The problem here is that there wouldn’t be enough food grown in those areas to support the local population and food transportation would prove to be near-impossible because the road systems would collapse. Therefore, farms would need to use greenhouses and breed animals that would be more liable to survive perpetual winter such as cattle. Chickens probably wouldn’t be viable.
Shelter would be another issue. They’d have to be extremely well insulated and self-sustaining since power plants probably won’t exist. Houses would also be smaller and have fewer windows in order to heat them.
Communities would likely form in small clusters in order to promote commerce, education, procreation and recreation. As humans, we’re social creatures and would seek company of a variety of people. I, for one, love my family but wouldn’t want to be stuck with only them for years on end!
Water requirements would actually be much easier to satisfy than food. You can just boil snow, or even allow it to melt though you should boil it or purify it before you drink it because of the pollutants and contaminants it would contain. We can even desalinate water now so water really wouldn’t be a problem.
Here is where things would get challenging because the main source of fuel would be wood for most people. Hopefully by then, we’ll have developed wide-spread use of wind, geothermal or nuclear sources of heating. Otherwise, we won’t last long because of the lack of readily available fossil fuels.
So, in conclusion, if the sun totally goes out (an impossibility according to physicists), we’d be screwed. Dead as a hammer in no time flat. If, however, we only have a reduction in sun or a SHTF event such as a super-volcano, we could survive as long as we were properly prepared. Store your food, develop a sustainable source of energy and build a well-insulated house suited to holding in heat for extended periods of time.
We’d love to hear other theories, so please tell us what you think in the comments section below!
This article has been written by Theresa Crouse for Survivopedia.
Phillip Robinson | July 28, 2015
I tend to agree with the volcano theory although America isn’t the only one to be privileged enough to have nasty volcanoes. Indonesia has 100 active volcanoes, a country that can fit inside Western Australia 7 times. Then there’s this nasty super volcano in New Britain in the Solomon Islands. If that one goes it will cover Australia in an ash cloud for up to 2 years. Of course let’s not forget Krackatoa when it went BOOM in the 18th century and killed 50,000 back then. It’s being regrowing since 1930 with the same nasty vent inside, wide deep down, narrow at the top, causing the pressure to build up even more than normal.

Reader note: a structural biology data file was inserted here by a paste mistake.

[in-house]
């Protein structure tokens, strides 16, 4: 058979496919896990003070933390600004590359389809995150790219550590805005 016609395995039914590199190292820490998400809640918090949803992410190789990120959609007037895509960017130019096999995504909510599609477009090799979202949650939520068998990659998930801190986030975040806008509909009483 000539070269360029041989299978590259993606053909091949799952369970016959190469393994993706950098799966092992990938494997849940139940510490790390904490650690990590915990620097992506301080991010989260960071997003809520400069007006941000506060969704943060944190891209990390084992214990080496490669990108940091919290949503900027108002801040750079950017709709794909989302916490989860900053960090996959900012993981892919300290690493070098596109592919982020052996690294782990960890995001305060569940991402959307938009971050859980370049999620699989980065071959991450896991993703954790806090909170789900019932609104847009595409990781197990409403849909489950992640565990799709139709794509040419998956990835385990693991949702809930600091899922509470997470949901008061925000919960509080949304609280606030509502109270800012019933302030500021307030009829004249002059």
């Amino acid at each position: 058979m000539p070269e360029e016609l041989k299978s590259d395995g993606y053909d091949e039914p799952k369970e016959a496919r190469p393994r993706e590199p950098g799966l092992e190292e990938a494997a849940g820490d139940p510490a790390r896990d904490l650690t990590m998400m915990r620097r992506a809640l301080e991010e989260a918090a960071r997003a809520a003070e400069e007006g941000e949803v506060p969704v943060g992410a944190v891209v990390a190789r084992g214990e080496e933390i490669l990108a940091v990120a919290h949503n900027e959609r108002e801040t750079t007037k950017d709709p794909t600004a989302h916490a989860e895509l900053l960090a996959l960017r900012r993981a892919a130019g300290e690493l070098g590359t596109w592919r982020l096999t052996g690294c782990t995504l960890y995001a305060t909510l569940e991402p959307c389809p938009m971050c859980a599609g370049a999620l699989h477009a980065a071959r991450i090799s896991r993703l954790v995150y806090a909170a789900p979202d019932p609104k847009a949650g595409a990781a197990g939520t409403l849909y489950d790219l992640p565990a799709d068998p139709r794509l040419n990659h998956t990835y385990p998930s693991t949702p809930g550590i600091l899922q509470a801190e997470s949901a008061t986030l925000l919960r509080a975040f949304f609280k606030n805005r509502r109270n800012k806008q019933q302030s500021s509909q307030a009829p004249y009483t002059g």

Mike | July 28, 2015
No chance of the sun going out. It is a fusion reactor that has burned for four and half billion years. It probably has about that much time left based on the amount of remaining hydrogen fuel (it burns 5000 tons of fuel every second). It can, however, slow down its fusion reaction for reasons that aren’t completely clear, but which probably have something to do with the reaction of its magnetic field and the plasma that makes up most of its mass. A slow down is currently underway, with solar activity measurably lower and fewer sun spots. It isn’t clear how this will affect Earth weather, but there is strong circumstantial evidence that this will lead to much colder weather patterns for up to the next 30 years. Plan on more violent winters and shorter summers. Being prepared, as Theresa suggests, is a good idea, but don’t plan on needing spacesuits.
grintch | July 28, 2015
If the Sun went out it would disperse out of our solar system, then lacking its gravitational pull, all the planets would fly out of orbit into space.Death would be immediate.
Wally Gilbert | July 28, 2015
The Sun will only get hotter for the next billion years then explode into a Supernova! Earth will then burn up!
The biggest feat should be a large meteor strike or a super volcano! That would end civilization.
STeven | July 30, 2015
Sorry to tell you but the sun is not big enough for a supernova explosion, the sun would expand and consume the inner planets including earth, though I guess everything is just a theory.
Kimball | July 28, 2015
On a purely theoretical level, assuming the sun “went out” why would the Sun’s mass suddenly disperse ? Of course it wouldn’t and our planet as well as the others would continue to orbit. On another topic, why was so much of this article devoted to our theoretical survival, or lack thereof, from an impossible event?
Holly Phillips | July 28, 2015
Keeping animals would be much more viable if you built a walipini. You get the geothermal boost and you can keep chickens and goats in that environment quite easily. Rabbits are also a good source of meat and can quickly produce that meat.
Norene | July 28, 2015